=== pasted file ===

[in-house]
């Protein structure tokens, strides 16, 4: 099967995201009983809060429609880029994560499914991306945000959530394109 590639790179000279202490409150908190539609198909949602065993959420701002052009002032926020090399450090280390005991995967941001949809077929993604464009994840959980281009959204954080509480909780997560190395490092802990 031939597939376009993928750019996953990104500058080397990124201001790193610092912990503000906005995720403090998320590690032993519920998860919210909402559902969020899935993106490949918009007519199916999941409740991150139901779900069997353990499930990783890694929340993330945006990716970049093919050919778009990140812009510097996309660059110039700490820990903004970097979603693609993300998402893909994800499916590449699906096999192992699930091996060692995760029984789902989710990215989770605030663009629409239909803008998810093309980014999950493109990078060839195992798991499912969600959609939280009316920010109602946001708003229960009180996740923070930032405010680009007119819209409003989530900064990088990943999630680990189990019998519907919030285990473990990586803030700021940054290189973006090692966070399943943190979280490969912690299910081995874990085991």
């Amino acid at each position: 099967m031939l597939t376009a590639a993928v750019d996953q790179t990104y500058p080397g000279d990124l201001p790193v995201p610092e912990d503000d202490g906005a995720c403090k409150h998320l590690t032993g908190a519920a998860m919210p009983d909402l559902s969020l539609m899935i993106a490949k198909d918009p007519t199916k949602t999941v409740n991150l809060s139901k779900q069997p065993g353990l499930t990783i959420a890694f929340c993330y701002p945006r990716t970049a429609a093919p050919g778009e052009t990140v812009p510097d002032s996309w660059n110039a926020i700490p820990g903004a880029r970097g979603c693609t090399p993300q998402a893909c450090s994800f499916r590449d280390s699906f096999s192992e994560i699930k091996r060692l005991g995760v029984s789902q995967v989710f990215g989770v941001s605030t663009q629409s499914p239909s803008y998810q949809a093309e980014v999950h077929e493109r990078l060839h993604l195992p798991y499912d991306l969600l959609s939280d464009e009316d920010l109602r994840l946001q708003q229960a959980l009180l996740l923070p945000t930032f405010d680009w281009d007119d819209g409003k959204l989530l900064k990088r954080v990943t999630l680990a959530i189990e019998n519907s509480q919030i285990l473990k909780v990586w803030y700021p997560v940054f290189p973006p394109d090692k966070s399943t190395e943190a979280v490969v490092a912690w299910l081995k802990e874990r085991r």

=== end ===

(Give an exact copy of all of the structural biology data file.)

[in-house]
């Protein structure tokens, strides 16, 4: 099967995201009983809060429609880029994560499914991306945000959530394109 590639790179000279202490409150908190539609198909949602065993959420701002052009002032926020090399450090280390005991995967941001949809077929993604464009994840959980281009959204954080509480909780997560190395490092802990 031939597939376009993928750019996953990104500058080397990124201001790193610092912990503000906005995720403090998320590690032993519920998860919210909402559902969020899935993106490949918009007519199916999941409740991150139901779900069997353990499930990783890694929340993330945006990716970049093919050919778009990140812009510097996309660059110039700490820990903004970097979603693609993300998402893909994800499916590449699906096999192992699930091996060692995760029984789902989710990215989770605030663009629409239909803008998810093309980014999950493109990078060839195992798991499912969600959609939280009316920010109602946001708003229960009180996740923070930032405010680009007119819209409003989530900064990088990943999630680990189990019998519907919030285990473990990586803030700021940054290189973006090692966070399943943190979280490969912690299910081995874990085991």
């Amino acid at each position: 099967m031939l597939t376009a590639a993928v750019d996953q790179t990104y500058p080397g000279d990124l201001p790193v995201p610092e912990d503000d202490g906005a995720c403090k409150h998320l590690t032993g908190a519920a998860m919210p009983d909402l559902s969020l539609m899935i993106a490949k198909d918009p007519t199916k949602t999941v409740n991150l809060s139901k779900q069997p065993g353990l499930t990783i959420a890694f929340c993330y701002p945006r990716t970049a429609a093919p050919g778009e052009t990140v812009p510097d002032s996309w660059n110039a926020i700490p820990g903004a880029r970097g979603c693609t090399p993300q998402a893909c450090s994800f499916r590449d280390s699906f096999s192992e994560i699930k091996r060692l005991g995760v029984s789902q995967v989710f990215g989770v941001s605030t663009q629409s499914p239909s803008y998810q949809a093309e980014v999950h077929e493109r990078l060839h993604l195992p798991y499912d991306l969600l959609s939280d464009e009316d920010l109602r994840l946001q708003q229960a959980l009180l996740l923070p945000t930032f405010d680009w281009d007119d819209g409003k959204l989530l900064k990088r954080v990943t999630l680990a959530i189990e019998n519907s509480q919030i285990l473990k909780v990586w803030y700021p997560v940054f290189p973006p394109d090692k966070s399943t190395e943190a979280v490969v490092a912690w299910l081995k802990e874990r085991r």